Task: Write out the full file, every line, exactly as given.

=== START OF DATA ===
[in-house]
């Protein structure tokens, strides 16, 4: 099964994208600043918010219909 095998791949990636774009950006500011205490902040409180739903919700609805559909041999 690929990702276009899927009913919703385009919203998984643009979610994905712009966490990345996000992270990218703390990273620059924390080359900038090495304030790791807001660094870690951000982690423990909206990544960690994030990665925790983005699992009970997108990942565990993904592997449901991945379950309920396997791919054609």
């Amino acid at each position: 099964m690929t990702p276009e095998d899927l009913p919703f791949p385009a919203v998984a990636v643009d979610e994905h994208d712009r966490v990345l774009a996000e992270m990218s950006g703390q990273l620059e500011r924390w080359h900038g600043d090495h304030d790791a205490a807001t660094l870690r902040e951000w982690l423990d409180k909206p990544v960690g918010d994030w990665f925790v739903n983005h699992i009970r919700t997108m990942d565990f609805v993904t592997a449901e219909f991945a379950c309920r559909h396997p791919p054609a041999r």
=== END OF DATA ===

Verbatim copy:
[in-house]
């Protein structure tokens, strides 16, 4: 099964994208600043918010219909 095998791949990636774009950006500011205490902040409180739903919700609805559909041999 690929990702276009899927009913919703385009919203998984643009979610994905712009966490990345996000992270990218703390990273620059924390080359900038090495304030790791807001660094870690951000982690423990909206990544960690994030990665925790983005699992009970997108990942565990993904592997449901991945379950309920396997791919054609």
């Amino acid at each position: 099964m690929t990702p276009e095998d899927l009913p919703f791949p385009a919203v998984a990636v643009d979610e994905h994208d712009r966490v990345l774009a996000e992270m990218s950006g703390q990273l620059e500011r924390w080359h900038g600043d090495h304030d790791a205490a807001t660094l870690r902040e951000w982690l423990d409180k909206p990544v960690g918010d994030w990665f925790v739903n983005h699992i009970r919700t997108m990942d565990f609805v993904t592997a449901e219909f991945a379950c309920r559909h396997p791919p054609a041999r």